Well done GiCi!
That's brilliant news, glad it all went well.
I am feeling very impatient and want the procedure myself.
How do you think I should proceed?
Do you think other, more local teams could be influenced by this and take the plunge themselves?
Or would it be possible for someone from out of town but still U.K. to get referred to Mr Baker?
Grateful for any advice you can offer and many thanks.
This is most excellent. Congratulations from across the pond!
RRMS Dx'd 2007, first episode 2004. Bilateral stent placement, 3 on left, 1 stent on right, at Stanford August 2009. Watch my operation video: http://www.youtube.com/watch?v=cwc6QlLVtko, Virtually symptom free since, no relap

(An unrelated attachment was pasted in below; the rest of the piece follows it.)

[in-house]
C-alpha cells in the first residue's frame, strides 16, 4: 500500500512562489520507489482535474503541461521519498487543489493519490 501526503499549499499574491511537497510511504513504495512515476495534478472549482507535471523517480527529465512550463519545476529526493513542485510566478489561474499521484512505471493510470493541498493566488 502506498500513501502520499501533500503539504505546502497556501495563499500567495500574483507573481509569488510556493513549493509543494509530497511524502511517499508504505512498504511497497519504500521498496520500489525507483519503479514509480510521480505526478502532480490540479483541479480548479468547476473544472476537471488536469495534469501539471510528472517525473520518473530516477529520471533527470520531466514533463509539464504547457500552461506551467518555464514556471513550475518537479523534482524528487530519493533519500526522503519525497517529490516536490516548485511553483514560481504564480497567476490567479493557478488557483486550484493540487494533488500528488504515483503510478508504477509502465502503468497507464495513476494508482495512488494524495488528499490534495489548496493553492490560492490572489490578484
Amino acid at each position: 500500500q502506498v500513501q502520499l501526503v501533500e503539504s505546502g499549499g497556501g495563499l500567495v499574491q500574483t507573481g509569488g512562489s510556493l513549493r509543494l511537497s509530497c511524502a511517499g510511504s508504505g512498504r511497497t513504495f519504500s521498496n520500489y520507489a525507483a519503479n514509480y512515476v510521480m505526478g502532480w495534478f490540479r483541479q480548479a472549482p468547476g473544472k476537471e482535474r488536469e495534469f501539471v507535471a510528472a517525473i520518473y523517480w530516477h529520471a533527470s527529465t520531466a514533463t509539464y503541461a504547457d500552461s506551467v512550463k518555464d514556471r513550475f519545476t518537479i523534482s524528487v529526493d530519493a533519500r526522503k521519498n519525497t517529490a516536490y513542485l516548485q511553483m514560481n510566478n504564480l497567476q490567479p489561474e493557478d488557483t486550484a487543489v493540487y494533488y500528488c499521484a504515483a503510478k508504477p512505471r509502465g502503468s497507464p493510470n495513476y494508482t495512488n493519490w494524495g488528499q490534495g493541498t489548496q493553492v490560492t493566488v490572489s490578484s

There are a couple of really good points here........
1. You felt immediate relief after the operation.
2. The procedure was conducted in a country with a public health system. That's what I've been told is the reason I'll struggle to get the procedure done (yet) in Australia. The medical industry moves like lemmings with no-one prepared to step out of line. That's why I think my VS got cold feet. Maybe your doctors could enlighten doctors in other countries with a public health system such as France, Canada, NZ, Oz etc. that they have nothing to fear.